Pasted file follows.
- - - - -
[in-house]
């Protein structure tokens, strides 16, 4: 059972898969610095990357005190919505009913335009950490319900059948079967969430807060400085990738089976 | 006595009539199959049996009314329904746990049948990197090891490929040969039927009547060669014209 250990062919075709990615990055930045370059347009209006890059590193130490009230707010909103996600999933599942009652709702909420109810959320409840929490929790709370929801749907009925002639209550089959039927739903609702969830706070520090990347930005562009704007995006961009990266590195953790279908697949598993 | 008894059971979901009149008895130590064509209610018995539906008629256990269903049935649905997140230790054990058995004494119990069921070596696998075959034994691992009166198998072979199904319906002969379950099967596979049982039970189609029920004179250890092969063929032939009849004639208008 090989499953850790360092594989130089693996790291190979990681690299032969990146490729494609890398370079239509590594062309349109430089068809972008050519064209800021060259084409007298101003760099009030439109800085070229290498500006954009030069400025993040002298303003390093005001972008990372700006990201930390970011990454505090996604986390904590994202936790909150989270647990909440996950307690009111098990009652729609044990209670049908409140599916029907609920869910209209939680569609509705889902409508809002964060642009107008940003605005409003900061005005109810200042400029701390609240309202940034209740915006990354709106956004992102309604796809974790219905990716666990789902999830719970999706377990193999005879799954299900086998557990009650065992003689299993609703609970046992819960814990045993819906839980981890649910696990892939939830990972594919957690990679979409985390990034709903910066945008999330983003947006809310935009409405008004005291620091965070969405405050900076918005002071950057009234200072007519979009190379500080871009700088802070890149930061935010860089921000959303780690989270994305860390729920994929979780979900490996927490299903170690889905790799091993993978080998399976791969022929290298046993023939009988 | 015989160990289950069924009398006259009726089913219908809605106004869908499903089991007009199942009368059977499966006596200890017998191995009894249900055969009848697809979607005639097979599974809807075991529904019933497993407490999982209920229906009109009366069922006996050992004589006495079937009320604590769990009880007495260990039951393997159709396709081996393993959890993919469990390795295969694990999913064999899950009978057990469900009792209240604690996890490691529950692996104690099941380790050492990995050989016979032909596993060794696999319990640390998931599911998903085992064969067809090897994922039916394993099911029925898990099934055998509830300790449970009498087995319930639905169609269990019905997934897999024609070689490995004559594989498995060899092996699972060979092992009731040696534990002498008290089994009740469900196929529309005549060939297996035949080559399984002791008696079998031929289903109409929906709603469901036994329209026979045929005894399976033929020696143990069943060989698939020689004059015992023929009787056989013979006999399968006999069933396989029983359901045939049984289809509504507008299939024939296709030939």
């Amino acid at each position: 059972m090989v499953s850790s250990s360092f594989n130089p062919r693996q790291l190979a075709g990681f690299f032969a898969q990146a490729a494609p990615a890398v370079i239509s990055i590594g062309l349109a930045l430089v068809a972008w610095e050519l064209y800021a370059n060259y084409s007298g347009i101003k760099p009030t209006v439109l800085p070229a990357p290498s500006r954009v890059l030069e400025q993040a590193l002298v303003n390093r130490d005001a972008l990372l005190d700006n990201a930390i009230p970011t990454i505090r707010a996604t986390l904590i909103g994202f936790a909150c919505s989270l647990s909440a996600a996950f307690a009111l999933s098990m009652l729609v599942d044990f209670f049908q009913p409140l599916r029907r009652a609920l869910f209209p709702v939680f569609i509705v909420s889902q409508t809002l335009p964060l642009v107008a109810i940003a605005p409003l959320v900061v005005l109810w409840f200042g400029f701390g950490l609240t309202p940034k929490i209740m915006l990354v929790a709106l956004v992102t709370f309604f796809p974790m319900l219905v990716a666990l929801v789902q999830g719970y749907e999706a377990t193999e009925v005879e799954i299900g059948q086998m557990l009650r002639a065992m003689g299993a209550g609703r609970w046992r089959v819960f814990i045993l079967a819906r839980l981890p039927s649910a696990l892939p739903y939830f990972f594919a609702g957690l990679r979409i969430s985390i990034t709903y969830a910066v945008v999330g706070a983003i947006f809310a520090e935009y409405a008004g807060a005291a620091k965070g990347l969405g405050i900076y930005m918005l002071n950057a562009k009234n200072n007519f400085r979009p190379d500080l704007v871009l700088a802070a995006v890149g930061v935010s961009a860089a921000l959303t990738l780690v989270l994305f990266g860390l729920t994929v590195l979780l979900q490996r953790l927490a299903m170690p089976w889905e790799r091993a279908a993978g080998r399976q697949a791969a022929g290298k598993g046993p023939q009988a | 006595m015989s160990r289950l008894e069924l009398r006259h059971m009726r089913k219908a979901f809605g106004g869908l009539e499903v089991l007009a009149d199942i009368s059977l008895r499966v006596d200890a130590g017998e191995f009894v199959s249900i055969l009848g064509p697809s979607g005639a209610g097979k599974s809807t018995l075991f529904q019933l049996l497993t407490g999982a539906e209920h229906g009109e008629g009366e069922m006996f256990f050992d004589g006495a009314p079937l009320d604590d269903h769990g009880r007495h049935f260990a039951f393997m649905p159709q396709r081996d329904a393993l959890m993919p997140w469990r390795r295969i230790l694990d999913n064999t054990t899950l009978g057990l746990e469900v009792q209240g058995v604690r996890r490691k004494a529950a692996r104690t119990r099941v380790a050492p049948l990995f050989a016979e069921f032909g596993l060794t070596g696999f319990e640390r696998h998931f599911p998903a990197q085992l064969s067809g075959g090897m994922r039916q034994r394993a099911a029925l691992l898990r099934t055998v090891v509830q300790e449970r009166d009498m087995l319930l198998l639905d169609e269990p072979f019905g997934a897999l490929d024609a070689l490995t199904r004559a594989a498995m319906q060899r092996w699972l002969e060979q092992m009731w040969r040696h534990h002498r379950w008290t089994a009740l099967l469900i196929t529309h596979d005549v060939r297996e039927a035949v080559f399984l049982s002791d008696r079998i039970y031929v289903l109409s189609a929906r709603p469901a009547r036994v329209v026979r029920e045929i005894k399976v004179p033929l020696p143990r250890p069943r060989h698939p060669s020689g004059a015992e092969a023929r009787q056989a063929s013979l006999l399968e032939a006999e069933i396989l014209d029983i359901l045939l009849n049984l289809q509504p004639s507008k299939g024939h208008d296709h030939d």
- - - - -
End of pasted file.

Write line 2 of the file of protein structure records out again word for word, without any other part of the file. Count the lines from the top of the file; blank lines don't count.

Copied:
């Protein structure tokens, strides 16, 4: 059972898969610095990357005190919505009913335009950490319900059948079967969430807060400085990738089976 | 006595009539199959049996009314329904746990049948990197090891490929040969039927009547060669014209 250990062919075709990615990055930045370059347009209006890059590193130490009230707010909103996600999933599942009652709702909420109810959320409840929490929790709370929801749907009925002639209550089959039927739903609702969830706070520090990347930005562009704007995006961009990266590195953790279908697949598993 | 008894059971979901009149008895130590064509209610018995539906008629256990269903049935649905997140230790054990058995004494119990069921070596696998075959034994691992009166198998072979199904319906002969379950099967596979049982039970189609029920004179250890092969063929032939009849004639208008 090989499953850790360092594989130089693996790291190979990681690299032969990146490729494609890398370079239509590594062309349109430089068809972008050519064209800021060259084409007298101003760099009030439109800085070229290498500006954009030069400025993040002298303003390093005001972008990372700006990201930390970011990454505090996604986390904590994202936790909150989270647990909440996950307690009111098990009652729609044990209670049908409140599916029907609920869910209209939680569609509705889902409508809002964060642009107008940003605005409003900061005005109810200042400029701390609240309202940034209740915006990354709106956004992102309604796809974790219905990716666990789902999830719970999706377990193999005879799954299900086998557990009650065992003689299993609703609970046992819960814990045993819906839980981890649910696990892939939830990972594919957690990679979409985390990034709903910066945008999330983003947006809310935009409405008004005291620091965070969405405050900076918005002071950057009234200072007519979009190379500080871009700088802070890149930061935010860089921000959303780690989270994305860390729920994929979780979900490996927490299903170690889905790799091993993978080998399976791969022929290298046993023939009988 | 015989160990289950069924009398006259009726089913219908809605106004869908499903089991007009199942009368059977499966006596200890017998191995009894249900055969009848697809979607005639097979599974809807075991529904019933497993407490999982209920229906009109009366069922006996050992004589006495079937009320604590769990009880007495260990039951393997159709396709081996393993959890993919469990390795295969694990999913064999899950009978057990469900009792209240604690996890490691529950692996104690099941380790050492990995050989016979032909596993060794696999319990640390998931599911998903085992064969067809090897994922039916394993099911029925898990099934055998509830300790449970009498087995319930639905169609269990019905997934897999024609070689490995004559594989498995060899092996699972060979092992009731040696534990002498008290089994009740469900196929529309005549060939297996035949080559399984002791008696079998031929289903109409929906709603469901036994329209026979045929005894399976033929020696143990069943060989698939020689004059015992023929009787056989013979006999399968006999069933396989029983359901045939049984289809509504507008299939024939296709030939």